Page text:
Objectives | Theories of aging posit that older adult age is associated with less negative emotions, but few studies have examined age differences at times of novel challenges. As COVID-19 spread in the United States, this study therefore aimed to examine age differences in risk perceptions, anxiety, and depression.
Method | In March 2020, a nationally representative address-based sample of 6,666 U.S. adults assessed their perceived risk of getting COVID-19, dying if getting it, getting quarantined, losing their job (if currently working), and running out of money. They completed a mental health assessment for anxiety and depression. Demographic variables and precrisis depression diagnosis had previously been reported.
Results | In regression analyses controlling for demographic variables and survey date, older adult age was associated with perceiving larger risks of dying if getting COVID-19, but with perceiving less risk of getting COVID-19, getting quarantined, or running out of money, as well as less depression and anxiety. Findings held after additionally controlling for precrisis reports of depression diagnosis.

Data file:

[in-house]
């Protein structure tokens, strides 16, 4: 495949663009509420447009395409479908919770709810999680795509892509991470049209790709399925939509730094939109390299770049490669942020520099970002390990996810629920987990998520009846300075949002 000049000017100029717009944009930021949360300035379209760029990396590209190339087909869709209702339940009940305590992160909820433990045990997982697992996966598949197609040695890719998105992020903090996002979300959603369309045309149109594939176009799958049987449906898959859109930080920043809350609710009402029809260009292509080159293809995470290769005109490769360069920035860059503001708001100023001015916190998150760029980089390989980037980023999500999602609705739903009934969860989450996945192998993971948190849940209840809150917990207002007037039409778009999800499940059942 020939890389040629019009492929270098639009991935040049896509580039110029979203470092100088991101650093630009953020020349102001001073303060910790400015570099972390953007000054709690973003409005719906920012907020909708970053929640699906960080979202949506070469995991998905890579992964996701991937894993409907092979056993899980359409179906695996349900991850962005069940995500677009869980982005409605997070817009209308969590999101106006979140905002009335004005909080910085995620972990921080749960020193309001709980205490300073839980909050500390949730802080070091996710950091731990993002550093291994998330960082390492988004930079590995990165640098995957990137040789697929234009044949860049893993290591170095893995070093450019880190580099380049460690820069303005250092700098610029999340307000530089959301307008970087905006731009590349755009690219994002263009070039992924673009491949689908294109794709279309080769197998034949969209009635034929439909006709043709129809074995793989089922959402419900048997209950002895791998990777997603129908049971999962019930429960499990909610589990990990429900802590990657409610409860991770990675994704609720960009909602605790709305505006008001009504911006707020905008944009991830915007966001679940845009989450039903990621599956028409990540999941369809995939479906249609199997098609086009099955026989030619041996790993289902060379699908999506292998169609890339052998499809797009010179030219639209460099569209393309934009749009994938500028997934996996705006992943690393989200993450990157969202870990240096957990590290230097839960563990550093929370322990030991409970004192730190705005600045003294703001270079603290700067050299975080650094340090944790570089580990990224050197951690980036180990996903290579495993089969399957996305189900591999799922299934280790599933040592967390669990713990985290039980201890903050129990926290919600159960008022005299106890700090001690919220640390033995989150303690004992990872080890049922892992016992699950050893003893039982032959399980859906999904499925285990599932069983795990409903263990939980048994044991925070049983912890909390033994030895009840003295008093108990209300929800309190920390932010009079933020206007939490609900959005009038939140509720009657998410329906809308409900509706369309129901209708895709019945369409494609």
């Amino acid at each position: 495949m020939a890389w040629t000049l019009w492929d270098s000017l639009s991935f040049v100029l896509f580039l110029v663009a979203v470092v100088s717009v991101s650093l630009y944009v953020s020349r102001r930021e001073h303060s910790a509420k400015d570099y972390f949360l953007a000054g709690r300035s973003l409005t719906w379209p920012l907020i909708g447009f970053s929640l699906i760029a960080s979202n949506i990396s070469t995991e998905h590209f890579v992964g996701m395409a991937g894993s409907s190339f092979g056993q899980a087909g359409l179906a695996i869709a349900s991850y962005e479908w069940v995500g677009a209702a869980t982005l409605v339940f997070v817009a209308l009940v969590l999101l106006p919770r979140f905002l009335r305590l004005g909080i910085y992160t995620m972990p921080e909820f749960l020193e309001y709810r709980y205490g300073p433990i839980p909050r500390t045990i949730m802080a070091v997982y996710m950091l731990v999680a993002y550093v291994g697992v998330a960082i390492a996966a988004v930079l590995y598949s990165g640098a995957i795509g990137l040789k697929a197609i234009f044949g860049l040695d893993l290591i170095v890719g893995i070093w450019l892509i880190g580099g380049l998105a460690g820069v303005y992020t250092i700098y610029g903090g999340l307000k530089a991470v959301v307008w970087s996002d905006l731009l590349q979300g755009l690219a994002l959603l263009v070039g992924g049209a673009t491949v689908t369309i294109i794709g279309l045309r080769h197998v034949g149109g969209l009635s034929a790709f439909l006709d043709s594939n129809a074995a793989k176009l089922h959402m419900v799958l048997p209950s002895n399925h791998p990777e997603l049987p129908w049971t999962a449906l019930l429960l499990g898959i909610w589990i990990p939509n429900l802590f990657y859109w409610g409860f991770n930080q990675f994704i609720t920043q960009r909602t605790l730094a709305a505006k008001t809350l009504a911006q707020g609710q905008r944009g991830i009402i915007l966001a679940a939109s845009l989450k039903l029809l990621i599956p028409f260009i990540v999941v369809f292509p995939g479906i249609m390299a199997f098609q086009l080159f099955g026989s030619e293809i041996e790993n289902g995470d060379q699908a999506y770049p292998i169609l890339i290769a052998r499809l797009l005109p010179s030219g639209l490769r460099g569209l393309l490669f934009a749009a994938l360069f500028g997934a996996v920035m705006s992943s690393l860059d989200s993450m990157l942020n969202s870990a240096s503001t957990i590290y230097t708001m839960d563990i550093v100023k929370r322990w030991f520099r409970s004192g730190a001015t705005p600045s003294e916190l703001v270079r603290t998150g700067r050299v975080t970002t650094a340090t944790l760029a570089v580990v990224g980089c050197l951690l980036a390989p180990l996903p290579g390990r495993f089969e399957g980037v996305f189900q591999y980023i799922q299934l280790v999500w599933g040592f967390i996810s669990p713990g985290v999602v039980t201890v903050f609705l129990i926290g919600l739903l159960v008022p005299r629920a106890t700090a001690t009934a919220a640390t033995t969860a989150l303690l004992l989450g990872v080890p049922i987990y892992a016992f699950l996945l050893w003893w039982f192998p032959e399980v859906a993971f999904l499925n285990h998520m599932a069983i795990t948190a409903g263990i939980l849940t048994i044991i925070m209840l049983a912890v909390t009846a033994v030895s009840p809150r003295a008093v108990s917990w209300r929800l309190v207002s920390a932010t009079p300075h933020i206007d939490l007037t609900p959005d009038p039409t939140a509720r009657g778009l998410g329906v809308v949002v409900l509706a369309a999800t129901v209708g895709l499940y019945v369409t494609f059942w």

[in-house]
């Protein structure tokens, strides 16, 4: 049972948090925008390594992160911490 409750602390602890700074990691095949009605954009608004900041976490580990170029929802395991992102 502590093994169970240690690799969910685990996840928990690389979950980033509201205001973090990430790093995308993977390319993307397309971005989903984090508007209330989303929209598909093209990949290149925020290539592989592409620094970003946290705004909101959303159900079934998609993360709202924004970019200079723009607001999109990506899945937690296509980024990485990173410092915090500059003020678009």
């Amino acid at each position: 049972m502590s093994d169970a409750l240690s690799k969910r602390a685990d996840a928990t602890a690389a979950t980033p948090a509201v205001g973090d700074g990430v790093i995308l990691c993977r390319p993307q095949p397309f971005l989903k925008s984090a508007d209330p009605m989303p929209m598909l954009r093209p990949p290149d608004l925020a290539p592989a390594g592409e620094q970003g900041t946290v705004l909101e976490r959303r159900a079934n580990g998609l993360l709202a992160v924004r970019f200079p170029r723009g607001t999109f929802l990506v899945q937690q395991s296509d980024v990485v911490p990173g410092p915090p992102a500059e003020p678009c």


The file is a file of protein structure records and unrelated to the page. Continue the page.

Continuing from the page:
Discussion | With the exception of perceived infection-fatality risk, U.S. adults who were relatively older appeared to have a more optimistic outlook and better mental health during the early stages of the pandemic. Interventions may be needed to help people of all ages maintain realistic perceptions of the risks, while also managing depression and anxiety during the COVID-19 crisis. Implications for risk communication and mental health interventions are discussed.
Full study available here.
Citation: Bruine de Bruin, W. (2020). Age differences in COVID-19 risk perceptions and mental health: Evidence from a national US survey conducted in March 2020. The Journals of Gerontology: Series B.